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HomeSocial Life in IslamIs There "Bad luck" In Islam?

Is There “Bad luck” In Islam?

Throughout human history, various situations such as natural events, sometimes individuals, sometimes animals, or days have been considered unlucky. Examples of people who were excluded from society and animals that were tortured because they were considered unlucky can be found in historical sources. Islam rejects bad luck. While concepts such as breaking a mirror, seeing a black cat, the number 13, and Friday are considered unlucky in Christianity, staying between two dogs, passing between two women, and Monday are considered unlucky in Judaism.[1] In pre-Islamic Arab societies, bad luck is a common belief attributed to objects and people.

The religion of Islam has exhibited a different attitude from all these beliefs. The answers given to those who advocate bad luck are explained in various verses of the Qur’an. The belief in “bad luck” is rejected in the verses that mention that deniers describe people or situations as unlucky to justify themselves.[2]

Prophet Muhammad (PBUH) did not like to find it ominous and to tire him badly and to delay his work by arranging his affairs for these reasons.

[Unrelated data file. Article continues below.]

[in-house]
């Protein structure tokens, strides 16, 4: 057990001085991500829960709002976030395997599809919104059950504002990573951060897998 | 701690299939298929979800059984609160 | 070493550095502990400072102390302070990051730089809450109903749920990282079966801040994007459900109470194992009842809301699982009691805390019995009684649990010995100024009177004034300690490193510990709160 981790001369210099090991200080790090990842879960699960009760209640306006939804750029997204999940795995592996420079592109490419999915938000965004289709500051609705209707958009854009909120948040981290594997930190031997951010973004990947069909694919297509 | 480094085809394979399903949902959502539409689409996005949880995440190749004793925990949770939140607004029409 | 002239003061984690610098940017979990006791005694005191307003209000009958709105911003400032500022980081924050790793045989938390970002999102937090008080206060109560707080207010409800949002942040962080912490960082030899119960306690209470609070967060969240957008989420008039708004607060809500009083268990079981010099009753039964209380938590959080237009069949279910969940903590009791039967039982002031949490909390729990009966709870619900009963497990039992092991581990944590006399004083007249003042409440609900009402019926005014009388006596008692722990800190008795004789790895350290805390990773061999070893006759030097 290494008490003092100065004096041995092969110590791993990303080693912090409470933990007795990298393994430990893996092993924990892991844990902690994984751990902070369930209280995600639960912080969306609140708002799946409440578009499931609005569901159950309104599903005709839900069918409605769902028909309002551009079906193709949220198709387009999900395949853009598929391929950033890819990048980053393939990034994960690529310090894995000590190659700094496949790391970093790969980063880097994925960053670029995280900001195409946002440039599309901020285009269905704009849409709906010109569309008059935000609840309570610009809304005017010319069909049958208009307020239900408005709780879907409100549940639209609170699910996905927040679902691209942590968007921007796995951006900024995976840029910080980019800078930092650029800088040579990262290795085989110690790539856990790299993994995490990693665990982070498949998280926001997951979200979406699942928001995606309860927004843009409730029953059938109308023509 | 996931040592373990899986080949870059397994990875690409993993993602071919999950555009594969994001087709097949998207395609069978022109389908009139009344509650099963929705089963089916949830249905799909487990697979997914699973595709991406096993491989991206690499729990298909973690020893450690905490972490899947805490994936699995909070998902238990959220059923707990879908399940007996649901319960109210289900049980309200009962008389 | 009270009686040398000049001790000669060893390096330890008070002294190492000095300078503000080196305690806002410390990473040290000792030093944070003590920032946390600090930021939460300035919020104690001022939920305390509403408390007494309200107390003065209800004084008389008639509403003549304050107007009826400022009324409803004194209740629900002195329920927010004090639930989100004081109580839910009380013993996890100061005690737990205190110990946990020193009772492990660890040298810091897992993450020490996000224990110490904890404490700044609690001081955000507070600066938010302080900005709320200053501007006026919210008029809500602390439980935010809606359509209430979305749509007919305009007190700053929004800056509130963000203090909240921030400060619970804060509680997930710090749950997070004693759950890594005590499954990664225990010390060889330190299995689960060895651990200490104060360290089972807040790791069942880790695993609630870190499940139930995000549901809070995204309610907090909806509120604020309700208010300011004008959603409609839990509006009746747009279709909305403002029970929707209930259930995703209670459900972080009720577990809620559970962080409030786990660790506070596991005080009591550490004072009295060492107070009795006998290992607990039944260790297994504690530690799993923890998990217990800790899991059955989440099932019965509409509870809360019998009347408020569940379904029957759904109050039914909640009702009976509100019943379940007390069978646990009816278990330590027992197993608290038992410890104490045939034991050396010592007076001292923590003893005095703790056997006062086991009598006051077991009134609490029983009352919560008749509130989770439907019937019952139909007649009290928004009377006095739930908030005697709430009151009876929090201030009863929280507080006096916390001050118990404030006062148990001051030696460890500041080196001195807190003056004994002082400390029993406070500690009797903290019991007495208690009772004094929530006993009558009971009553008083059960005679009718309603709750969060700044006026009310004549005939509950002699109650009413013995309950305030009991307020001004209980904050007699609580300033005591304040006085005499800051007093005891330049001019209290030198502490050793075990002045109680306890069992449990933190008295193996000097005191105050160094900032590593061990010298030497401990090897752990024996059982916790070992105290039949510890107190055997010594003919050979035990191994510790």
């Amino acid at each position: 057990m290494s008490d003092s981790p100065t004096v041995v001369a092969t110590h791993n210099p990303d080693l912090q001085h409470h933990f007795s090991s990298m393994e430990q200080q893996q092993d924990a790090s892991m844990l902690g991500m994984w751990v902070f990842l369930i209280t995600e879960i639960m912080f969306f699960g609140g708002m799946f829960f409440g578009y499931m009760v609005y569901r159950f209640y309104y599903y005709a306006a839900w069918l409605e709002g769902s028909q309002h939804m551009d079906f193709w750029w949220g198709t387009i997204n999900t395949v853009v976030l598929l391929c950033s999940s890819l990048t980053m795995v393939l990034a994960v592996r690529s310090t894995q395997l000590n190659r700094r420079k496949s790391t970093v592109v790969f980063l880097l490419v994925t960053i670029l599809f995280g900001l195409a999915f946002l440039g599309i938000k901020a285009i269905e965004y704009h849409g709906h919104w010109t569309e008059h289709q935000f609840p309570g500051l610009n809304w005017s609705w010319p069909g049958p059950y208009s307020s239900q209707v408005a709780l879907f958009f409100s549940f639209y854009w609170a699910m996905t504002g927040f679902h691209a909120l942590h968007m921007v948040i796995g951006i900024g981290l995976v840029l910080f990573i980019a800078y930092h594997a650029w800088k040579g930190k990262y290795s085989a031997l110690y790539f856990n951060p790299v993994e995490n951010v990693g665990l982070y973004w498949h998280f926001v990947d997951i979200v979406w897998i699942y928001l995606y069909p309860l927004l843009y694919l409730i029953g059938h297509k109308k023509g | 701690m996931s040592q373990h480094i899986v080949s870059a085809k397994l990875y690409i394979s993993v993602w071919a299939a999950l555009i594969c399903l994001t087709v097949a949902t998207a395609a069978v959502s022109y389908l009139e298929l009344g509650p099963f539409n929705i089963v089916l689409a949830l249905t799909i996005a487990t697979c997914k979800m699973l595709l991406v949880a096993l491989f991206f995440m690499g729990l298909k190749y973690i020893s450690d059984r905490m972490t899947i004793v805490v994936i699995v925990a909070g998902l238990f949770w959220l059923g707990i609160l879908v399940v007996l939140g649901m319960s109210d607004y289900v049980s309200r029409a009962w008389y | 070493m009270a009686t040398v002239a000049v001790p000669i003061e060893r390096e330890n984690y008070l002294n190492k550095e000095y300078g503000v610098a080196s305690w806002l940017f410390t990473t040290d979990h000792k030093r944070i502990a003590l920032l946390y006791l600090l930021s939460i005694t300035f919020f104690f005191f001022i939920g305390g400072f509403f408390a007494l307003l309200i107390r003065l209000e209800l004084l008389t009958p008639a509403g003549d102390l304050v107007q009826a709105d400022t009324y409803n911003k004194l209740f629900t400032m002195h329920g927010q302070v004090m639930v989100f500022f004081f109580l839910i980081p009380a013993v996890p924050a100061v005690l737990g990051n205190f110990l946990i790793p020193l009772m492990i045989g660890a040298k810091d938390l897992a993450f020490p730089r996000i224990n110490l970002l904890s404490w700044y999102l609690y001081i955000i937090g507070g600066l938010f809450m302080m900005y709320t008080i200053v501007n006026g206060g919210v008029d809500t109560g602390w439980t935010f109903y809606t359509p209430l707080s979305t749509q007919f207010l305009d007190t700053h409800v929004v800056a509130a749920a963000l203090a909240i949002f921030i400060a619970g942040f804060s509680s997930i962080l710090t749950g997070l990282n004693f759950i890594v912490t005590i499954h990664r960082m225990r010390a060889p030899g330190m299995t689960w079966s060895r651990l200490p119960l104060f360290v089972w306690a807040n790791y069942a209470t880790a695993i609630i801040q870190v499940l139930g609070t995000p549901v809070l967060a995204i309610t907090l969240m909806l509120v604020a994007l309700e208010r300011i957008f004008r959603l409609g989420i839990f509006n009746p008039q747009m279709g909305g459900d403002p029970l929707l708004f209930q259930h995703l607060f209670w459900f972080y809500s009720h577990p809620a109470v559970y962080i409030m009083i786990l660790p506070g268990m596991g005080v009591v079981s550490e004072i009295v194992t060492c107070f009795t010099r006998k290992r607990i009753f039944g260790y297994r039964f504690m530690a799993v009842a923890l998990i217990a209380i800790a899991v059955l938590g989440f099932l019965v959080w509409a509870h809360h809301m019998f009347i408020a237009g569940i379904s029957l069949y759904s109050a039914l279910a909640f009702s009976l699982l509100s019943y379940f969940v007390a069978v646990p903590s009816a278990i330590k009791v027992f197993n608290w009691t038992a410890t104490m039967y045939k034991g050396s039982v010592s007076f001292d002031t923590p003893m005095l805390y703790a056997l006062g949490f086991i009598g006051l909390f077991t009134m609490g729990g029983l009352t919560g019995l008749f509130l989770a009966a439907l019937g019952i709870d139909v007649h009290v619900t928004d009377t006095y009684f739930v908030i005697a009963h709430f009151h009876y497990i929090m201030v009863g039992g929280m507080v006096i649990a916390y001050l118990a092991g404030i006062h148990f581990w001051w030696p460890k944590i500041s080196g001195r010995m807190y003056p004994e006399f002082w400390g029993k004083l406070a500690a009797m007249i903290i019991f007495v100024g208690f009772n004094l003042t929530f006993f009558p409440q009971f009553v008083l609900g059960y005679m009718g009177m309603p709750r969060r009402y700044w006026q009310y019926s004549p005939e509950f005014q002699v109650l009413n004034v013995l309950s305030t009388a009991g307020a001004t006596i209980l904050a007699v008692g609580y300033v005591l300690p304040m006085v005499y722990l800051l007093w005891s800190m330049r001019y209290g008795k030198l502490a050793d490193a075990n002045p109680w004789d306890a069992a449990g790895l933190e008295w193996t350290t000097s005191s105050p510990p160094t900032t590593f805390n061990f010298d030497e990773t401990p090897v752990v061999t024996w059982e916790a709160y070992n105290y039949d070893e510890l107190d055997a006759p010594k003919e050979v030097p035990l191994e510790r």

He described it as shirk to put things in order according to the direction of birds flying practiced by the Arabs of Ignorance (pre-Islamic Arabs).[3] Because such practices have led to the forgetting that the events come from Allah, connecting them with good luck and bad luck, thus ignoring the belief in tawhid. In the period when the month of Safar and the owl’s crowing were considered unlucky among the Arabian months, Hz. Muhammad (PBUH) said that these should not be considered unlucky,[4] and in another hadith, he gave the glad tidings of Paradise to those who do not practice magic, do not believe in bad luck, and put their trust in Allah.[5]

While rejecting the idea that events or things are inherently good or bad in Islam, it is emphasized that each of the troubles or benevolent events should be evaluated as a test from Allah, a requirement of the Islamic faith.[6]


[1] TDV Encyclopedia of Islam, “Bad luck”

[2] Ya-sin/19, Neml/45-47, Al-A’raf/130-131

[3] Abu Dawud, “Tib”, 24

[4] Bukhari, “Tib”, 45, 54; Muslim, “Salam”, 102

[5] Bukhari, “Rikaq”,21

[6] An-Nisa/78

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